Wednesday, April 03, 2019

Agnes Varda, RIP

Agnes Varda has died at the age of ninety:

Agnès Varda, a groundbreaking French filmmaker who was closely associated with the New Wave — although her reimagining of filmmaking conventions actually predated the work of Jean-Luc Godard, François Truffaut and others identified with that movement — died on Friday morning at her home in Paris. She was 90.

Her movie Vagabond sometimes still haunts my dreams.  Another reviewer of her work agrees:

That year, one of her most critically and commercially successful films, “Vagabond,” about a dangerously unsettled woman, was released in the United States. I distinctly remember being freaked out by “Vagabond,” which opens on the corpse of Mona (a blazing Sandrine Bonnaire), a drifter who freezes to death in a country ditch. Raw, opaque yet also deeply moving, the film tracks her as she wanders from place to place, person to person, alone and finally unknowable. She’s a startlingly uncommon cinematic creation, partly because she is a woman who says no, including to other people.
Varda said she didn’t know why Mona repeatedly said no, a refusal that ends in death. I see “Vagabond,” in part, as a tough, unsentimental exploration about the limits of radical independence for women, which is perhaps what gives it the autobiographical aspect that runs through her movies.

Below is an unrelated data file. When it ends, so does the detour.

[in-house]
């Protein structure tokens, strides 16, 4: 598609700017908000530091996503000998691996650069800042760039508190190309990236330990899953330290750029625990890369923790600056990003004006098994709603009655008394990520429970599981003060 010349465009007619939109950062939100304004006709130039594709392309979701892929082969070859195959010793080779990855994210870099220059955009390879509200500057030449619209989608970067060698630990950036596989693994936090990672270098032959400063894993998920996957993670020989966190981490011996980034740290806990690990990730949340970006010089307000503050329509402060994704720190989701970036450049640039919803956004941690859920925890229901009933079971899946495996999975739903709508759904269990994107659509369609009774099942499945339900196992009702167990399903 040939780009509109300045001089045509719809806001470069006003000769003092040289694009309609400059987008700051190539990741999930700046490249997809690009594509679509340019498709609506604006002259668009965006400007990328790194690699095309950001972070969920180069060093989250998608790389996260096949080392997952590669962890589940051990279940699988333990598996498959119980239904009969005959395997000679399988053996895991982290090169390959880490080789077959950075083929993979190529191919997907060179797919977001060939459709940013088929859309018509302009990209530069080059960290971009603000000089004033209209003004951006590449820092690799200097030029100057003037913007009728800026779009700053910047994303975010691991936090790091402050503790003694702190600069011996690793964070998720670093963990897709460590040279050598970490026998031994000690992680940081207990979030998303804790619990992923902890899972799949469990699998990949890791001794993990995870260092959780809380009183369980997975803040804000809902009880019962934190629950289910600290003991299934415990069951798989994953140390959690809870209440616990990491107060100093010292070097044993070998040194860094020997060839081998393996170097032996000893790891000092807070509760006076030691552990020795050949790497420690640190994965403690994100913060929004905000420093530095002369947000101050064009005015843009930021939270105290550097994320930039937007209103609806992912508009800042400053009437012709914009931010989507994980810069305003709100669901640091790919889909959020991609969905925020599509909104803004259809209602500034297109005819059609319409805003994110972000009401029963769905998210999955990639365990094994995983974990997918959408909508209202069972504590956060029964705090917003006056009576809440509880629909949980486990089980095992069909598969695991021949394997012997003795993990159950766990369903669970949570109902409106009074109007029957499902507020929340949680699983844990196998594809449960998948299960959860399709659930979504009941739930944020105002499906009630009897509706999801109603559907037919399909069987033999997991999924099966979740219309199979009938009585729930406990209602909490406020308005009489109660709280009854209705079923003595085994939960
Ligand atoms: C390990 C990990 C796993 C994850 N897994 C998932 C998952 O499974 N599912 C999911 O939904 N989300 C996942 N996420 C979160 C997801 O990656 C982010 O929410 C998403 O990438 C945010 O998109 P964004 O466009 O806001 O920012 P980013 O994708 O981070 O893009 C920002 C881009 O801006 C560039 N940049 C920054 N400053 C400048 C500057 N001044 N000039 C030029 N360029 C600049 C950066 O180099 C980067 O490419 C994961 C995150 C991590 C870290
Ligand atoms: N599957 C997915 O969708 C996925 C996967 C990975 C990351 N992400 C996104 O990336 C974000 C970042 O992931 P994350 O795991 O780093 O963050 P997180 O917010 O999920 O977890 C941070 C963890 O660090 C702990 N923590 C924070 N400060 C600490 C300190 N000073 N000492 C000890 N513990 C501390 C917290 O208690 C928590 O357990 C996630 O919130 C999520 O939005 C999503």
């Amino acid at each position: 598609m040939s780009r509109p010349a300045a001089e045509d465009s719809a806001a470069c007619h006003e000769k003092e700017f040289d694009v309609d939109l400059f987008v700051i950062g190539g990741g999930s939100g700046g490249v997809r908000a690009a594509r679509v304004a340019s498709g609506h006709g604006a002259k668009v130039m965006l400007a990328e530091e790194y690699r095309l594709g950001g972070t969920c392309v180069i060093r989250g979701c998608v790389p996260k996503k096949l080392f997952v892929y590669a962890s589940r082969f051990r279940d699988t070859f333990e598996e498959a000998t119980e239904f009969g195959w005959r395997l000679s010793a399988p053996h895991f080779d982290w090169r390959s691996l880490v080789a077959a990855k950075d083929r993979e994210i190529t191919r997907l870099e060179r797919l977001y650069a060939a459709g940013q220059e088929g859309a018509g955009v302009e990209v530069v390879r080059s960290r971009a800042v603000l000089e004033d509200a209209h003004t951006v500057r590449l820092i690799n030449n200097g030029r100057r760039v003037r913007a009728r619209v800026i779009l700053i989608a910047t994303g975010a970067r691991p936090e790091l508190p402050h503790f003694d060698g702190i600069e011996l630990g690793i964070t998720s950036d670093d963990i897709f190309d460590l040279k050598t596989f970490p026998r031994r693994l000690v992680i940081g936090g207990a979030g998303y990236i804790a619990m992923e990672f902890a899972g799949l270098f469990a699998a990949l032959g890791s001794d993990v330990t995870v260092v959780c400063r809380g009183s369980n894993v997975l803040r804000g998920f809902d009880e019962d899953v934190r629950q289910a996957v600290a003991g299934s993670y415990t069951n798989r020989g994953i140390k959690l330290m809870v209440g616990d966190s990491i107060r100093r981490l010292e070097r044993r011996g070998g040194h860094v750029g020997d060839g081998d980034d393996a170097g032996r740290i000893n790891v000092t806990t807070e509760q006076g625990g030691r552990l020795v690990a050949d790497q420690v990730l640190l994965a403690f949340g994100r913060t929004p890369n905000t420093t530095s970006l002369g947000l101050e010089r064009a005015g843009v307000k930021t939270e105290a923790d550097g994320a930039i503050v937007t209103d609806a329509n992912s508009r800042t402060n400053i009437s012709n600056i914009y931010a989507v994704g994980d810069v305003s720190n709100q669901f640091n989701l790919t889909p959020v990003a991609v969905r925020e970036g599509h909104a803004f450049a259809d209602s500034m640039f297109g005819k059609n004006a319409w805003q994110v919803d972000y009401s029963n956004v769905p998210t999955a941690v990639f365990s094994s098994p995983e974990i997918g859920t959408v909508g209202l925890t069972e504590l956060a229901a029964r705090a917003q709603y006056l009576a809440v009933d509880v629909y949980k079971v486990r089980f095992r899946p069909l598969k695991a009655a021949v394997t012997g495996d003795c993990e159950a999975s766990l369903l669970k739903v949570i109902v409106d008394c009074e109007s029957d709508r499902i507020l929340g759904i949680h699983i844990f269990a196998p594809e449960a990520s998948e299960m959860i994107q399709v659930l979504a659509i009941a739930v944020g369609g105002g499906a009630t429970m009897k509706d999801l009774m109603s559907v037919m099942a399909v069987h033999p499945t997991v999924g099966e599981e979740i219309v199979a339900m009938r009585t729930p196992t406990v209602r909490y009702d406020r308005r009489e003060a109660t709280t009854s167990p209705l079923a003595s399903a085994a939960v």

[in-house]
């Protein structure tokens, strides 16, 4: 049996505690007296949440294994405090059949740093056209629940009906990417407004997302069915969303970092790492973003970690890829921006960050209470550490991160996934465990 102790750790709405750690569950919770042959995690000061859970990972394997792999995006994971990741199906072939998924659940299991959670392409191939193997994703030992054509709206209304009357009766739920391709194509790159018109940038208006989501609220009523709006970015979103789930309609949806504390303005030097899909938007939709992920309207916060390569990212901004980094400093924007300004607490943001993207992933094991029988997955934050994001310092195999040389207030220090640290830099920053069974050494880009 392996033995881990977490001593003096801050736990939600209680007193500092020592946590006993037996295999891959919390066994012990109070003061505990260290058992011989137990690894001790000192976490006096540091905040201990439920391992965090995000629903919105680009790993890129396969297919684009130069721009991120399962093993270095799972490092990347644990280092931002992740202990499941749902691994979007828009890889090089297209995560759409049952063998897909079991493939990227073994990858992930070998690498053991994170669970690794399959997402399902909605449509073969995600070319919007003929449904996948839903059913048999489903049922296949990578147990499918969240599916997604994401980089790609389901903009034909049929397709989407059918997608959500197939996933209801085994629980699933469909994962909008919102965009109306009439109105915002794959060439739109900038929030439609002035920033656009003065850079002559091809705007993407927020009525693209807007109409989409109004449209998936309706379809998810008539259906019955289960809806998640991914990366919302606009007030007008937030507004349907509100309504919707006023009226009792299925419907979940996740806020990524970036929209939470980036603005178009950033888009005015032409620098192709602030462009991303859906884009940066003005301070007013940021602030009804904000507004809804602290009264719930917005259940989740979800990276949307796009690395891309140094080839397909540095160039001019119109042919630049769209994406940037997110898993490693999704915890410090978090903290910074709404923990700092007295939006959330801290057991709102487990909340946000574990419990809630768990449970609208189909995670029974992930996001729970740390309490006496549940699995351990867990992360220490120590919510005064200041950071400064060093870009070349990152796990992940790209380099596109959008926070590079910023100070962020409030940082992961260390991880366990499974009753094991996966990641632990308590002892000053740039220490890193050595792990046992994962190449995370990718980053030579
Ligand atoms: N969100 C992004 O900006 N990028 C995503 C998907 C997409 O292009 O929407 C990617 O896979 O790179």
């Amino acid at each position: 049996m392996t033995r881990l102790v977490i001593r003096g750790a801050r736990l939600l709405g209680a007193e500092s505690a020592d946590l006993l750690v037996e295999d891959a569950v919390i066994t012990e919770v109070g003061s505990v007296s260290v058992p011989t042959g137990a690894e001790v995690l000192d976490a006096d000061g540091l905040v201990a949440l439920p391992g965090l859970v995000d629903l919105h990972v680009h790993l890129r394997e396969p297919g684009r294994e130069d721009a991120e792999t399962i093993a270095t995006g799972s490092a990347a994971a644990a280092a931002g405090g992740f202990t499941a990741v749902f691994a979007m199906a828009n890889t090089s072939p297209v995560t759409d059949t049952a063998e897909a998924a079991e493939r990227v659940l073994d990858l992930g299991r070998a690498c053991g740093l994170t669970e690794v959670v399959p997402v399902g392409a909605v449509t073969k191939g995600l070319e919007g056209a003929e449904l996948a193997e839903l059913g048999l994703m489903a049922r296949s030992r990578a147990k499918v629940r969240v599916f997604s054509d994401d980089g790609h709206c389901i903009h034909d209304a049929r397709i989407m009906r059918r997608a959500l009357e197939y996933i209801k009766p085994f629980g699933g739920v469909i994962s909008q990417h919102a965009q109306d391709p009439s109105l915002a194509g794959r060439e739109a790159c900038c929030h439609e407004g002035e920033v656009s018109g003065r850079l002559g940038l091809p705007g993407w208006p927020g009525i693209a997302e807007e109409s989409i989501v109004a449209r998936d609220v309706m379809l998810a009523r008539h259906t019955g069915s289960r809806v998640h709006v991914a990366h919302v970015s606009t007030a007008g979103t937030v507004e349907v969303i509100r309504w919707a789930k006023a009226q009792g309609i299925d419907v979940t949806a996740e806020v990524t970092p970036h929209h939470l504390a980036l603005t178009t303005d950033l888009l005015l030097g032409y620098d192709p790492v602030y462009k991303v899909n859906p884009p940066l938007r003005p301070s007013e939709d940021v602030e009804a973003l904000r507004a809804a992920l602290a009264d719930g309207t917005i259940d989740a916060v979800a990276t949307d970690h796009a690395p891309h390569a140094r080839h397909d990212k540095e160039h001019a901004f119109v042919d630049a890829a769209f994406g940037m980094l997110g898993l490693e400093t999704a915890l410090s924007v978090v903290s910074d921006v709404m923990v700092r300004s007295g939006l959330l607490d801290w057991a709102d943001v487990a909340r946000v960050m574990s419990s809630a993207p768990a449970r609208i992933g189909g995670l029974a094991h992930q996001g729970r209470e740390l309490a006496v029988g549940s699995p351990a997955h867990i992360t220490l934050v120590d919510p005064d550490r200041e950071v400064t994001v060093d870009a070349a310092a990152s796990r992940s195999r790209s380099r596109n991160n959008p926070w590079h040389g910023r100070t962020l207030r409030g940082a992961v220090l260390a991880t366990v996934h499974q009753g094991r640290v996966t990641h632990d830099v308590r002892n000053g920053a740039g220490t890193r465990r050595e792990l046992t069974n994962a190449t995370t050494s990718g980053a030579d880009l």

That whole review is well worth reading, including this little snippet which, to me, speaks of the odd and possibly unintended way women so often end up erased when later history is written:

In the early 1980s, she spoke about being omitted from history books and from special issues of Cahiers du Cinéma dedicated to French cinema. “I was just plain forgotten,” she said. She kept going even if, as she admitted in 1986, with each film she had “to fight like a tiger.”
Such potential erasure is particularly troubling in the field of film directing where women are so very rare.  This post is my tiny contribution to fighting it!